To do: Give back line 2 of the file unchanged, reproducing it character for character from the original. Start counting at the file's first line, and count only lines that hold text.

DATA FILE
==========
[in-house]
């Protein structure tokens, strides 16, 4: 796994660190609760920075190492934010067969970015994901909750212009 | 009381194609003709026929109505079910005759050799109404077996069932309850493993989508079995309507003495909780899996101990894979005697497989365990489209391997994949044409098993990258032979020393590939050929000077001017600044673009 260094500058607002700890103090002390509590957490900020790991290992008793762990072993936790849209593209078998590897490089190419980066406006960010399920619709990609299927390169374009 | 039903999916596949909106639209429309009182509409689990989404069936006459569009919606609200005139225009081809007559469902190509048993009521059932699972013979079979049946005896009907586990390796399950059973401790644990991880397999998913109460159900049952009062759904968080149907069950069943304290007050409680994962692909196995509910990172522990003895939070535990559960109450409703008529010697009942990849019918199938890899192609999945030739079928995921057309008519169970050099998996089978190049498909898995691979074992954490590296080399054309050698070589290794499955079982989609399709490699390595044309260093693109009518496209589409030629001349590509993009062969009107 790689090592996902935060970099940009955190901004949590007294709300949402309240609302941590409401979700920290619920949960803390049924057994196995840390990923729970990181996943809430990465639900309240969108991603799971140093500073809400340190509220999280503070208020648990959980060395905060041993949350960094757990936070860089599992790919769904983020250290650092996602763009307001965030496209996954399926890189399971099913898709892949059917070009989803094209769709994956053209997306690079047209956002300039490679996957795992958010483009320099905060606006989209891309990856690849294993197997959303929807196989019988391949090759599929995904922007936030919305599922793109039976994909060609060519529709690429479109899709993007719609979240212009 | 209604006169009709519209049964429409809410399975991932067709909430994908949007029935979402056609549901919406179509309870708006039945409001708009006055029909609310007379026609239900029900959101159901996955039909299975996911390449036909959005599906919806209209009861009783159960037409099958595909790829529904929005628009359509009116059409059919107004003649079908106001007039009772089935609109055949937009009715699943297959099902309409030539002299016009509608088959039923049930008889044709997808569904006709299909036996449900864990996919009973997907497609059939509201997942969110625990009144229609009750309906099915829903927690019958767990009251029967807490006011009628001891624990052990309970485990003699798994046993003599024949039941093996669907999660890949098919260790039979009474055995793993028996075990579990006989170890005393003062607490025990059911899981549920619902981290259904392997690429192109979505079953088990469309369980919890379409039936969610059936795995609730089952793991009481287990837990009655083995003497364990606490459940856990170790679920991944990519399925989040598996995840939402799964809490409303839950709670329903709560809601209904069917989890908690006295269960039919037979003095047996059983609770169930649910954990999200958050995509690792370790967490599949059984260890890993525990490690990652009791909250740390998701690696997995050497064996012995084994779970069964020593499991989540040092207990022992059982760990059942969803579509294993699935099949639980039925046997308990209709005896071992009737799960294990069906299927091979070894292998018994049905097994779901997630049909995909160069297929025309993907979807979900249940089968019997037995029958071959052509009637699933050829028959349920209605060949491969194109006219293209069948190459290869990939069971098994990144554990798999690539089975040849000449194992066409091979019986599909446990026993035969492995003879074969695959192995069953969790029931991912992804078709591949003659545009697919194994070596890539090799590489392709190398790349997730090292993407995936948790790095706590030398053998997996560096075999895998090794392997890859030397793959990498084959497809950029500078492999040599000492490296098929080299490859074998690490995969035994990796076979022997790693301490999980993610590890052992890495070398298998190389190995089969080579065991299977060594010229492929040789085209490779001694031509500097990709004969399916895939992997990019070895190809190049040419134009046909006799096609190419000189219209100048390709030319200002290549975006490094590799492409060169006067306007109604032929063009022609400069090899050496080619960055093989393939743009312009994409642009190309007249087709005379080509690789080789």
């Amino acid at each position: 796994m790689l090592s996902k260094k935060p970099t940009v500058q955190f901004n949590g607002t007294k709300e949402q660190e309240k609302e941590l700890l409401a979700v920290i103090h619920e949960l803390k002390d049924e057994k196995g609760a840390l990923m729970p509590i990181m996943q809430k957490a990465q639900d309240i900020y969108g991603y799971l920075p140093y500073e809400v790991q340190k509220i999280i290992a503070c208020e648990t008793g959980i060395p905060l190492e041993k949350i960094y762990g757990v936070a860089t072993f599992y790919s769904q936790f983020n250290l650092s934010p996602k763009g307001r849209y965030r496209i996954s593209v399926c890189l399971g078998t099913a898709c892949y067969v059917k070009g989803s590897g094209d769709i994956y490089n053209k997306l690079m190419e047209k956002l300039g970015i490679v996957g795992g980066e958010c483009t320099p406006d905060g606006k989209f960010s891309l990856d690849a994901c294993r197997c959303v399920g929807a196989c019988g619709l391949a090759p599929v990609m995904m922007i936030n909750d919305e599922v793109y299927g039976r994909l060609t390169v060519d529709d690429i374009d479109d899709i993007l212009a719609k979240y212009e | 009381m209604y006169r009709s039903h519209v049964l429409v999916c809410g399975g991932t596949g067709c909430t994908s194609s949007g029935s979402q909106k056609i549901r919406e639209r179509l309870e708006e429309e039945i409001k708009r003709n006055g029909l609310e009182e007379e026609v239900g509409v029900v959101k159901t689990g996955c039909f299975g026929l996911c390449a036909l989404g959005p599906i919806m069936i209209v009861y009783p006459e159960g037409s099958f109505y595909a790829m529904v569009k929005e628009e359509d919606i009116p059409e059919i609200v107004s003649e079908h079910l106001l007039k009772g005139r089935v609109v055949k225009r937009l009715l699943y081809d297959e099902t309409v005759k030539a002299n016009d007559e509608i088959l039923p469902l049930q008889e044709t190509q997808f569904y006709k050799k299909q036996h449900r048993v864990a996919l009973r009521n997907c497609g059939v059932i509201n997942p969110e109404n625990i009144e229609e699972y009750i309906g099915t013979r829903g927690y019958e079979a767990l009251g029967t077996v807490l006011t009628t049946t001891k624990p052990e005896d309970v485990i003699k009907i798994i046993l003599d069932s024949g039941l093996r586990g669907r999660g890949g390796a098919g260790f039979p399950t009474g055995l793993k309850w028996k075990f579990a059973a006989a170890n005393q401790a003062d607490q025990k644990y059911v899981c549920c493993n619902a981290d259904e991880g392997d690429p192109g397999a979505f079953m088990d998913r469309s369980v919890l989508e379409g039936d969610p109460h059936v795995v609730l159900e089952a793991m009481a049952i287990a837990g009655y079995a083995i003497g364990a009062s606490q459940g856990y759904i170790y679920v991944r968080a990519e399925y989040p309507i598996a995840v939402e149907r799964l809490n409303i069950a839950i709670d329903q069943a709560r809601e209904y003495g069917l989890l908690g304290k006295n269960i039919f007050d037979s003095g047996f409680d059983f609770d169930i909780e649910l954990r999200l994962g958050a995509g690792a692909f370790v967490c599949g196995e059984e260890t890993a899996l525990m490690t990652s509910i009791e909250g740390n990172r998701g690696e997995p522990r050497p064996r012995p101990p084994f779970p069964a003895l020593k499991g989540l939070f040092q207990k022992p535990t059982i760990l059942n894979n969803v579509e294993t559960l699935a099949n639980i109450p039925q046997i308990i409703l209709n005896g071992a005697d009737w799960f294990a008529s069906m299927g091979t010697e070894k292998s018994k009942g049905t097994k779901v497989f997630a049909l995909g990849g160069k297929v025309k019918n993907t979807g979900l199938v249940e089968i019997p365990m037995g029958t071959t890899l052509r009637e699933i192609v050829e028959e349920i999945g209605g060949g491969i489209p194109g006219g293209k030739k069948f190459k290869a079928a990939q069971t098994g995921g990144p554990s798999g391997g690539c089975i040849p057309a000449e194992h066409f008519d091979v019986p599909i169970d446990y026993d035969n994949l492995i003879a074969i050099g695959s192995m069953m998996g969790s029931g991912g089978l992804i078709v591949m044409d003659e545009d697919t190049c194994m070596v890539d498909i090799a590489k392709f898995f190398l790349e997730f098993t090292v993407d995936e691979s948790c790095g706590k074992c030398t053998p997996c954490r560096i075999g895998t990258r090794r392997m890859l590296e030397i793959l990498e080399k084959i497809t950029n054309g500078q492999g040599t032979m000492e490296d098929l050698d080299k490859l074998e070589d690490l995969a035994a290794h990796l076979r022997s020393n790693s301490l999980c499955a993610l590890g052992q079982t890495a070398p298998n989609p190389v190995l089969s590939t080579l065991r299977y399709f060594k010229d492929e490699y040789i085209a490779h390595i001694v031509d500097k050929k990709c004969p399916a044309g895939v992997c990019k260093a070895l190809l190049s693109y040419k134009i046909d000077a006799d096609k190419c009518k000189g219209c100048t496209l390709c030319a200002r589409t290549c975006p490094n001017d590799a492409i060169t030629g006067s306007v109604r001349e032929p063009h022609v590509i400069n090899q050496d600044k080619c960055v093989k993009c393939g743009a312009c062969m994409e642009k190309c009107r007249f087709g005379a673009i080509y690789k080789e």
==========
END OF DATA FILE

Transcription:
């Protein structure tokens, strides 16, 4: 796994660190609760920075190492934010067969970015994901909750212009 | 009381194609003709026929109505079910005759050799109404077996069932309850493993989508079995309507003495909780899996101990894979005697497989365990489209391997994949044409098993990258032979020393590939050929000077001017600044673009 260094500058607002700890103090002390509590957490900020790991290992008793762990072993936790849209593209078998590897490089190419980066406006960010399920619709990609299927390169374009 | 039903999916596949909106639209429309009182509409689990989404069936006459569009919606609200005139225009081809007559469902190509048993009521059932699972013979079979049946005896009907586990390796399950059973401790644990991880397999998913109460159900049952009062759904968080149907069950069943304290007050409680994962692909196995509910990172522990003895939070535990559960109450409703008529010697009942990849019918199938890899192609999945030739079928995921057309008519169970050099998996089978190049498909898995691979074992954490590296080399054309050698070589290794499955079982989609399709490699390595044309260093693109009518496209589409030629001349590509993009062969009107 790689090592996902935060970099940009955190901004949590007294709300949402309240609302941590409401979700920290619920949960803390049924057994196995840390990923729970990181996943809430990465639900309240969108991603799971140093500073809400340190509220999280503070208020648990959980060395905060041993949350960094757990936070860089599992790919769904983020250290650092996602763009307001965030496209996954399926890189399971099913898709892949059917070009989803094209769709994956053209997306690079047209956002300039490679996957795992958010483009320099905060606006989209891309990856690849294993197997959303929807196989019988391949090759599929995904922007936030919305599922793109039976994909060609060519529709690429479109899709993007719609979240212009 | 209604006169009709519209049964429409809410399975991932067709909430994908949007029935979402056609549901919406179509309870708006039945409001708009006055029909609310007379026609239900029900959101159901996955039909299975996911390449036909959005599906919806209209009861009783159960037409099958595909790829529904929005628009359509009116059409059919107004003649079908106001007039009772089935609109055949937009009715699943297959099902309409030539002299016009509608088959039923049930008889044709997808569904006709299909036996449900864990996919009973997907497609059939509201997942969110625990009144229609009750309906099915829903927690019958767990009251029967807490006011009628001891624990052990309970485990003699798994046993003599024949039941093996669907999660890949098919260790039979009474055995793993028996075990579990006989170890005393003062607490025990059911899981549920619902981290259904392997690429192109979505079953088990469309369980919890379409039936969610059936795995609730089952793991009481287990837990009655083995003497364990606490459940856990170790679920991944990519399925989040598996995840939402799964809490409303839950709670329903709560809601209904069917989890908690006295269960039919037979003095047996059983609770169930649910954990999200958050995509690792370790967490599949059984260890890993525990490690990652009791909250740390998701690696997995050497064996012995084994779970069964020593499991989540040092207990022992059982760990059942969803579509294993699935099949639980039925046997308990209709005896071992009737799960294990069906299927091979070894292998018994049905097994779901997630049909995909160069297929025309993907979807979900249940089968019997037995029958071959052509009637699933050829028959349920209605060949491969194109006219293209069948190459290869990939069971098994990144554990798999690539089975040849000449194992066409091979019986599909446990026993035969492995003879074969695959192995069953969790029931991912992804078709591949003659545009697919194994070596890539090799590489392709190398790349997730090292993407995936948790790095706590030398053998997996560096075999895998090794392997890859030397793959990498084959497809950029500078492999040599000492490296098929080299490859074998690490995969035994990796076979022997790693301490999980993610590890052992890495070398298998190389190995089969080579065991299977060594010229492929040789085209490779001694031509500097990709004969399916895939992997990019070895190809190049040419134009046909006799096609190419000189219209100048390709030319200002290549975006490094590799492409060169006067306007109604032929063009022609400069090899050496080619960055093989393939743009312009994409642009190309007249087709005379080509690789080789």